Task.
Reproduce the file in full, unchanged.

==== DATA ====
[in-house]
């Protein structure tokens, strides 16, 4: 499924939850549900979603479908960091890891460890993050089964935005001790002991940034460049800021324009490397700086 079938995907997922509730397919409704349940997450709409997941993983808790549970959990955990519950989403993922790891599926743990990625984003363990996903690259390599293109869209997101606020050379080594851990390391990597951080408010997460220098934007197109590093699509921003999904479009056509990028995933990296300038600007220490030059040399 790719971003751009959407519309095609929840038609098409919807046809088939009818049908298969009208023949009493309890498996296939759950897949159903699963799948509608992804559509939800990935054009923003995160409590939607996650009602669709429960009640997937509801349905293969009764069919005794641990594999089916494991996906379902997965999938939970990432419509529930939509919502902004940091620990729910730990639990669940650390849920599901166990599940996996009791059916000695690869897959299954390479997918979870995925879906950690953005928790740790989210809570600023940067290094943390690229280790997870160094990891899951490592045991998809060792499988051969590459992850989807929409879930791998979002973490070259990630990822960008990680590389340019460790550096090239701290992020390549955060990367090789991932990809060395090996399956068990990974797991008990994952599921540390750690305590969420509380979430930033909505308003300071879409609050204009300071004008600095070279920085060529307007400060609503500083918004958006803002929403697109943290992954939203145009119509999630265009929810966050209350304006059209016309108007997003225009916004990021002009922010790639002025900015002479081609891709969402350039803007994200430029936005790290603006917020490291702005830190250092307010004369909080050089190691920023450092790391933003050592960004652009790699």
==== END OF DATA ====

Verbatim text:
[in-house]
């Protein structure tokens, strides 16, 4: 499924939850549900979603479908960091890891460890993050089964935005001790002991940034460049800021324009490397700086 079938995907997922509730397919409704349940997450709409997941993983808790549970959990955990519950989403993922790891599926743990990625984003363990996903690259390599293109869209997101606020050379080594851990390391990597951080408010997460220098934007197109590093699509921003999904479009056509990028995933990296300038600007220490030059040399 790719971003751009959407519309095609929840038609098409919807046809088939009818049908298969009208023949009493309890498996296939759950897949159903699963799948509608992804559509939800990935054009923003995160409590939607996650009602669709429960009640997937509801349905293969009764069919005794641990594999089916494991996906379902997965999938939970990432419509529930939509919502902004940091620990729910730990639990669940650390849920599901166990599940996996009791059916000695690869897959299954390479997918979870995925879906950690953005928790740790989210809570600023940067290094943390690229280790997870160094990891899951490592045991998809060792499988051969590459992850989807929409879930791998979002973490070259990630990822960008990680590389340019460790550096090239701290992020390549955060990367090789991932990809060395090996399956068990990974797991008990994952599921540390750690305590969420509380979430930033909505308003300071879409609050204009300071004008600095070279920085060529307007400060609503500083918004958006803002929403697109943290992954939203145009119509999630265009929810966050209350304006059209016309108007997003225009916004990021002009922010790639002025900015002479081609891709969402350039803007994200430029936005790290603006917020490291702005830190250092307010004369909080050089190691920023450092790391933003050592960004652009790699």